bread + dip

bread + dip

salad

salad

Most of us ordered an entrée tagine …and this word did provide endless entertainment. These cone shaped pots are used to cook stews. I ordered a lamb tagine with artichokes, peas and olives. The sauce was mild on the spicy scale, but full of earthy, rustic flavors from simmering with the tender bits of lamb. Some extra pepper saucers were provided to up the heat.

lamb tagine

lamb tagine

The food was fabulous, but the highlight of this meal was experiencing just a taste of a different culture. We propped up on pillows and drew out the meal over good conversation, many courses and fine wine.

we all look pretty elated

we all look pretty elate. and mildly ridiculous.

I failed on foodstalking the next night, which is a shame because it was a great dinner pick by Chester. We went to Vesta Dipping Grill—a kind of concept restaurant that pairs foods from around the world with various dipping sauces, like jazzy curries, salsas, yogurt, chutney, bbq, aioli, soy and so on. I love this idea because I would characterize myself as a sauce person. For instance, a gyro is all about the tzatziki. Or chicken tenders: lay on the honey mustard please. And sushi: lots of soy and wasabi. After splitting a lot of appeteasers, I had a tuna roll for dinner (weak), but there were some fine entrees ordered around the table: Brown Sugar Grilled Pork Chop, Grilled Colorado Lamb Loin and a salad topped with Madras Grilled Venison. Holla!

We ended up the Capitol Hill area around dinner time the next night following the Pride Parade!, and coincidentally went to Vesta Grill’s brother restaurant—Steuben’s.

retro decor inside ©steuben's

retro decor inside ©steuben's

Upon walking in my words were, “Oh my gosh. This place is so [beeping] cute, I could rip my hair out.” And it was that cute. The restaurant business is cruel and scary, but if I were ever to open a restaurant, I would want it to look like this, and serve food like this. And drinks. Amazing cocktail menu of classic 50s-60s era drinks. I have to thank Ashton for the gorgeous food photography she took with her nice camera while we were there. Props!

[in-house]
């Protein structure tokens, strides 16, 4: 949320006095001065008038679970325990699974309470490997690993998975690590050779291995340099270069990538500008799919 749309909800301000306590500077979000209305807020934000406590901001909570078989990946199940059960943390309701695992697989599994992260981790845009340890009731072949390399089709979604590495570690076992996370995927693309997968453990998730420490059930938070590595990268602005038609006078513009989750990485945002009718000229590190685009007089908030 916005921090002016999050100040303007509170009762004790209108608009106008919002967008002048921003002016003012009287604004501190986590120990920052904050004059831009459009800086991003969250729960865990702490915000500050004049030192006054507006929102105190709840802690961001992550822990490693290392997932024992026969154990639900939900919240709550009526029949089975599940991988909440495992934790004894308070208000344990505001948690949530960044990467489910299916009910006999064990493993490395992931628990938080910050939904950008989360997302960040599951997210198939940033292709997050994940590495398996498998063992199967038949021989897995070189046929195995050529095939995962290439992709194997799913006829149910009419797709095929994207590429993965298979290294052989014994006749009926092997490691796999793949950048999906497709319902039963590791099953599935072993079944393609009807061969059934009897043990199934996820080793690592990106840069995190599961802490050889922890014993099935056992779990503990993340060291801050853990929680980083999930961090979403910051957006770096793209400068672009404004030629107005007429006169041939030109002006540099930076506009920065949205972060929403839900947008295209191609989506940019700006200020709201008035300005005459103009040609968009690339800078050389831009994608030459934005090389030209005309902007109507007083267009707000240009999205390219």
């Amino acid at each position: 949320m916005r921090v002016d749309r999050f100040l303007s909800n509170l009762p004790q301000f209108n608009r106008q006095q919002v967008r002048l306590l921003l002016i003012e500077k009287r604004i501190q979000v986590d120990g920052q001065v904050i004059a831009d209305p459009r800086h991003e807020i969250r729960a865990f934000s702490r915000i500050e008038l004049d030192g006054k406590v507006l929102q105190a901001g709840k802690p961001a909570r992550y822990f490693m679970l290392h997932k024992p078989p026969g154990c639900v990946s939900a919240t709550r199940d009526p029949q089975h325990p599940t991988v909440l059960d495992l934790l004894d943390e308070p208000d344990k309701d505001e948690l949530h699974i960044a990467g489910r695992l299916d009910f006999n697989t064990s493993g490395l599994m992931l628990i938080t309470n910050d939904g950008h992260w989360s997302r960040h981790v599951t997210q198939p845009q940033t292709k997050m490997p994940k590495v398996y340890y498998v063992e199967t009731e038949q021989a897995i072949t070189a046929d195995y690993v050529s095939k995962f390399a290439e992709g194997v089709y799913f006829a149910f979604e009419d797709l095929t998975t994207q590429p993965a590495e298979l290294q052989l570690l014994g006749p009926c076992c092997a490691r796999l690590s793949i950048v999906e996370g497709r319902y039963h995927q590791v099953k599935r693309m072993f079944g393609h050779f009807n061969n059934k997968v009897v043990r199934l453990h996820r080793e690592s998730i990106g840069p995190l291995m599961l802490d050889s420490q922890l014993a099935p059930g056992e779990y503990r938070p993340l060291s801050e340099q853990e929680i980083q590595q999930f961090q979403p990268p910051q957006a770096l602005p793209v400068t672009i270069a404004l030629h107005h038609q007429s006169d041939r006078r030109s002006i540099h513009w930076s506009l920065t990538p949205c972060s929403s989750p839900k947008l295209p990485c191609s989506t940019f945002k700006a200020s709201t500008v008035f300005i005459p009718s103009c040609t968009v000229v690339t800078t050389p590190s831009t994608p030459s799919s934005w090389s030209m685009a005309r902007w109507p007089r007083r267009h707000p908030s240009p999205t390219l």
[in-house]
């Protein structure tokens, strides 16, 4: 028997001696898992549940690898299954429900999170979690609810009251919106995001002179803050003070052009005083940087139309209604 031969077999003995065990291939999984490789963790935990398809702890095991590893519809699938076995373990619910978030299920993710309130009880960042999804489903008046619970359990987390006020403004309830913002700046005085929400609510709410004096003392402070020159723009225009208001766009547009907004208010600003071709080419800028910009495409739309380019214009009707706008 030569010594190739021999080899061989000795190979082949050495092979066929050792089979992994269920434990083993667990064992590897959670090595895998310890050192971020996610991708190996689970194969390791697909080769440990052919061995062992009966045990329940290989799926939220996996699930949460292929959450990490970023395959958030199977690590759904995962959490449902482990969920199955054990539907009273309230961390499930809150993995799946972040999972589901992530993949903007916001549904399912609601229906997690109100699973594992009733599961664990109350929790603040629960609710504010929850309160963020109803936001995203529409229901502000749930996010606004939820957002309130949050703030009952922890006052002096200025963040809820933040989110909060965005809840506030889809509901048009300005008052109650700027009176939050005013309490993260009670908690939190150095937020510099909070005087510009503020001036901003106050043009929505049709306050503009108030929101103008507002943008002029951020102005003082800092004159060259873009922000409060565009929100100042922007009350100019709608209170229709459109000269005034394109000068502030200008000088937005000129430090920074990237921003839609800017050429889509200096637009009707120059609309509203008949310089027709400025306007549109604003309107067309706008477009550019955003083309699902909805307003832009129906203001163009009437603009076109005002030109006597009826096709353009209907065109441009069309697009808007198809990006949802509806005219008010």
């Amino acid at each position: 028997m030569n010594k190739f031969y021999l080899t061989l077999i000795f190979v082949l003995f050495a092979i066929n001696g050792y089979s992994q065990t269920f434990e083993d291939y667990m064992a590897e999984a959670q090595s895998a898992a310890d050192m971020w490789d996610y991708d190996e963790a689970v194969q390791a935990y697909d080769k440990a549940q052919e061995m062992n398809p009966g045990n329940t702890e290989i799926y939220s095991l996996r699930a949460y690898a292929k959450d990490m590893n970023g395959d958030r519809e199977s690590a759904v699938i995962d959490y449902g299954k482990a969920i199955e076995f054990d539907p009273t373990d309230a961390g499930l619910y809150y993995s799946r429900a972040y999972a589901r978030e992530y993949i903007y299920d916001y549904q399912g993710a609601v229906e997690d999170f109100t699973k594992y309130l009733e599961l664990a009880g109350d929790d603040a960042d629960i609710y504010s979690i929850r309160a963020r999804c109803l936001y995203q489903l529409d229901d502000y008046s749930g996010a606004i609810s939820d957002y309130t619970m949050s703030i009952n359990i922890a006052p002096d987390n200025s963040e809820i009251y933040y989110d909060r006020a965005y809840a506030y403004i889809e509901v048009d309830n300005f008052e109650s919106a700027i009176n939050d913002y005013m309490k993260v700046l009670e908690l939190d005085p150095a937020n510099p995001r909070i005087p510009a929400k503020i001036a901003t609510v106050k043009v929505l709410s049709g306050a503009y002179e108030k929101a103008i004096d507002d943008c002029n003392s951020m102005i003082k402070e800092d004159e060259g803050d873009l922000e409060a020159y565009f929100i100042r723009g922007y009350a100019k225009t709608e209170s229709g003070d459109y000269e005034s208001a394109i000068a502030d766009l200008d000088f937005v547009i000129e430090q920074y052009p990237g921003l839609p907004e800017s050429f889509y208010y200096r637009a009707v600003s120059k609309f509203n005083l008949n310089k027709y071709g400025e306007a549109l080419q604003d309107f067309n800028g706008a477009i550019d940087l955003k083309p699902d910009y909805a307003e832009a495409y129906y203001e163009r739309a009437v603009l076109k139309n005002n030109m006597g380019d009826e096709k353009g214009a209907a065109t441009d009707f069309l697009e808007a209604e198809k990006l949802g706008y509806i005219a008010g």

We sat outside on the patio. It was nice out, cool Denver air. And it was happy hour. Gin is hands-down my favorite for cocktails, so I sidled up with a pink lady: that’s Plymouth Gin, Cointreau, fresh squeezed lemon and a dash of grenadine. Fantastico!

a pink lady

a pink lady

Steuben’s menu features favorite American homestyle dishes, but with simple upgrades in ingredients. First up: habanero honey fried corn on the cob. On the side, that’s pepper-honey butter, and the cobs are dusted in a spicy rub and topped with a crumbly goat cheese.

caption here

it's like popcorn...on a cob!

french fries w/ sea salt

french fries w/ sea salt

chile lime grilled chicken

chile lime grilled chicken

bangin' sauteed veggies

bangin' sauteed veggies

So I love carne, but I don’t usually order steak and cheese sandwiches…I generally don’t like liquid orange cheese. It wracks my nerves. This is one of my very few food issues. But a guy at the table next to us had ordered the steak and cheese and I was ogling it. I took this picture…it’s blurry (unlike Ashton’s). This sandwich was incredibly good. Good meat-to-cheese ratio and not too dry with the bread.